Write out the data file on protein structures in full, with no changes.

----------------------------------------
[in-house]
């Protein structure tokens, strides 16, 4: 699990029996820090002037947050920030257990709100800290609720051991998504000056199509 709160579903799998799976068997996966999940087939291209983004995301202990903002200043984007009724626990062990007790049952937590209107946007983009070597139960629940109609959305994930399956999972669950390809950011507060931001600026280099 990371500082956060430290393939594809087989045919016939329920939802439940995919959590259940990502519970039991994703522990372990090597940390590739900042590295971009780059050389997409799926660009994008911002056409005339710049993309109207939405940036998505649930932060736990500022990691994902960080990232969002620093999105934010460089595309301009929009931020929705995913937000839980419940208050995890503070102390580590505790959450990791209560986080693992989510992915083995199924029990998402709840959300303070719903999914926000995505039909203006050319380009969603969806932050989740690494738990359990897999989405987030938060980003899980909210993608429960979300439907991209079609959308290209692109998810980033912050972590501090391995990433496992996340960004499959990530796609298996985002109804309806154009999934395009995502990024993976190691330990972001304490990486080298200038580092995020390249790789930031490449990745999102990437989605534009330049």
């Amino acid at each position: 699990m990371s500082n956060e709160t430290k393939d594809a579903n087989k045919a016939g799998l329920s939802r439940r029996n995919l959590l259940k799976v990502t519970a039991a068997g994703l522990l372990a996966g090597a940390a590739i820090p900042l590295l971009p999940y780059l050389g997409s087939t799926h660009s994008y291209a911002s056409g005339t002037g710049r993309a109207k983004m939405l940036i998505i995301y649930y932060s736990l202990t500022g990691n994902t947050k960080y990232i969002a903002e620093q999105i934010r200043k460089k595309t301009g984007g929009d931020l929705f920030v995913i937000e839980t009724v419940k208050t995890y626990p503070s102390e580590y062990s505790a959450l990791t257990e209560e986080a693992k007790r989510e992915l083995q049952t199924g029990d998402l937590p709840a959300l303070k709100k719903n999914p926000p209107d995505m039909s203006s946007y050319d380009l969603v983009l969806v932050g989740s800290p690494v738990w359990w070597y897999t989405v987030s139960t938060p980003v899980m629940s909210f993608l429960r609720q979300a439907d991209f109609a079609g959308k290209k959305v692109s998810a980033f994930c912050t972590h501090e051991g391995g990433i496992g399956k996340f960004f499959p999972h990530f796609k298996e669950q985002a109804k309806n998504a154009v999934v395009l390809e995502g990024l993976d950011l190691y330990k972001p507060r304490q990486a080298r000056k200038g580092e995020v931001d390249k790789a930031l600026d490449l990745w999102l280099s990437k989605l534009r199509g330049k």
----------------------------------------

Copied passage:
[in-house]
């Protein structure tokens, strides 16, 4: 699990029996820090002037947050920030257990709100800290609720051991998504000056199509 709160579903799998799976068997996966999940087939291209983004995301202990903002200043984007009724626990062990007790049952937590209107946007983009070597139960629940109609959305994930399956999972669950390809950011507060931001600026280099 990371500082956060430290393939594809087989045919016939329920939802439940995919959590259940990502519970039991994703522990372990090597940390590739900042590295971009780059050389997409799926660009994008911002056409005339710049993309109207939405940036998505649930932060736990500022990691994902960080990232969002620093999105934010460089595309301009929009931020929705995913937000839980419940208050995890503070102390580590505790959450990791209560986080693992989510992915083995199924029990998402709840959300303070719903999914926000995505039909203006050319380009969603969806932050989740690494738990359990897999989405987030938060980003899980909210993608429960979300439907991209079609959308290209692109998810980033912050972590501090391995990433496992996340960004499959990530796609298996985002109804309806154009999934395009995502990024993976190691330990972001304490990486080298200038580092995020390249790789930031490449990745999102990437989605534009330049």
């Amino acid at each position: 699990m990371s500082n956060e709160t430290k393939d594809a579903n087989k045919a016939g799998l329920s939802r439940r029996n995919l959590l259940k799976v990502t519970a039991a068997g994703l522990l372990a996966g090597a940390a590739i820090p900042l590295l971009p999940y780059l050389g997409s087939t799926h660009s994008y291209a911002s056409g005339t002037g710049r993309a109207k983004m939405l940036i998505i995301y649930y932060s736990l202990t500022g990691n994902t947050k960080y990232i969002a903002e620093q999105i934010r200043k460089k595309t301009g984007g929009d931020l929705f920030v995913i937000e839980t009724v419940k208050t995890y626990p503070s102390e580590y062990s505790a959450l990791t257990e209560e986080a693992k007790r989510e992915l083995q049952t199924g029990d998402l937590p709840a959300l303070k709100k719903n999914p926000p209107d995505m039909s203006s946007y050319d380009l969603v983009l969806v932050g989740s800290p690494v738990w359990w070597y897999t989405v987030s139960t938060p980003v899980m629940s909210f993608l429960r609720q979300a439907d991209f109609a079609g959308k290209k959305v692109s998810a980033f994930c912050t972590h501090e051991g391995g990433i496992g399956k996340f960004f499959p999972h990530f796609k298996e669950q985002a109804k309806n998504a154009v999934v395009l390809e995502g990024l993976d950011l190691y330990k972001p507060r304490q990486a080298r000056k200038g580092e995020v931001d390249k790789a930031l600026d490449l990745w999102l280099s990437k989605l534009r199509g330049k």